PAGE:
If you’d like to get an Android Wear watch, but are not quite ready to spend $200+ for the models currently available, the Com 1 Android Wear smartwatch could be interesting as you may get one for as low as $125, albeit with higher risks since it’s part of a flexible funding Indiegogo campaign. The watch is powered by Ingenic JZ4775 MIPS processor, features a 1.6″ AMOLED display, and is IP67 rated (Water- and dust-proof).
Com 1 watch hardware specifications:
- SoC – Ingenic JZ4775 XBurst (MIPS) processor @ 1.0 GHz with 2D graphics, and VPU (MPEG-2, MPEG-4, VC-1, H.264, VP8, RV9), [email protected]
- System Memory – 375 MB LPDDR1
- Storage – 4 GB eMMC
- Display – 1.6” AMOLED touchscreen display, 320 x 320 resolution, 16.7 Million Colors , LED back light, Brightness: 300 cd/m^2.
- Connectivity – WiFi (802.11 a/b/g/n at 2.4/5 GHz), Bluetooth 4.0 + EDR (BLE Compliant), FM, and NFC
- Sensors – 3-axis gyroscope, accelerometer, magnetometer, pedometer, GPS, heart rate sensor, pressure, humidity and temperature
- Audio – DMIC, speaker
- Ingress Protection Rating – IP67 (Waterproof up to 1m deep)
- Power – USB and 400 mAH Battery, with PMU and a custom magnetic lock 4-pin charger. Battery life: Around 2 days.
- Dimensions – 37x40x10mm
The watch body is made either of “aircraft grade” aluminum 6061 or stainless steel, depending on models, and straps are available in silicone, leather or stainless steel.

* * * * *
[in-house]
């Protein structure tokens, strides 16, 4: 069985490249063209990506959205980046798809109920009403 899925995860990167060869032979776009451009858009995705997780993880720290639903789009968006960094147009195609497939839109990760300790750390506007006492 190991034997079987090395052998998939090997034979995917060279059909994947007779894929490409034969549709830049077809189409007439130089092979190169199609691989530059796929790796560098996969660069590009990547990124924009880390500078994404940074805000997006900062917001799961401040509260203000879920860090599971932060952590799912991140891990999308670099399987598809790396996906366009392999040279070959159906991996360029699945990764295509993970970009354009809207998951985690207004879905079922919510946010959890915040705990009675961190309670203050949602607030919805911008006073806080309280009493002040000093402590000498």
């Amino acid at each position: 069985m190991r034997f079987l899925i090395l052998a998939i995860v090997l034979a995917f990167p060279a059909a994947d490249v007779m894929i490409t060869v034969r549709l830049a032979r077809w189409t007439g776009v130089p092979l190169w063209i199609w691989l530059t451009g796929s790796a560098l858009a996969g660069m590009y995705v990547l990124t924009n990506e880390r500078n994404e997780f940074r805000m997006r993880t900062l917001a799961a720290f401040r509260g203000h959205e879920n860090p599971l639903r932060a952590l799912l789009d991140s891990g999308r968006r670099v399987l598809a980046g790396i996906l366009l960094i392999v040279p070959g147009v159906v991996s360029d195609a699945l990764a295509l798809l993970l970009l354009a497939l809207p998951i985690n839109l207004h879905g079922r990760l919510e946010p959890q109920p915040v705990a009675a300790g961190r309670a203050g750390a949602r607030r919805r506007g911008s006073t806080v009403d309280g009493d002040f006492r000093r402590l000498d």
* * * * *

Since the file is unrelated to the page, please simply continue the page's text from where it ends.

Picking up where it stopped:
You can pledge $125 (early bird) to get a Com 1 smartwatch with an aluminum body and a black silicone strap, or $145 (early bird) for a stainless steel watch. Options for white silicone, leather, or stainless steel strap respectively add $5, $10, and $20. Shipping is free to the US, and $15 to the rest of the world with delivery scheduled for January 2015. Several stretch goals are also planned: Charging Cradle ($20,000), Wireless Charging ($80,000), and Paywave and Paypass Contactless NFC Payment System ($150,000).
The project also has its own website com1watch.com, but there’s not much too see over there for now.
Jean-Luc started CNX Software in 2010 as a part-time endeavor, before quitting his job as a software engineering manager, and starting to write daily news, and reviews full time later in 2011.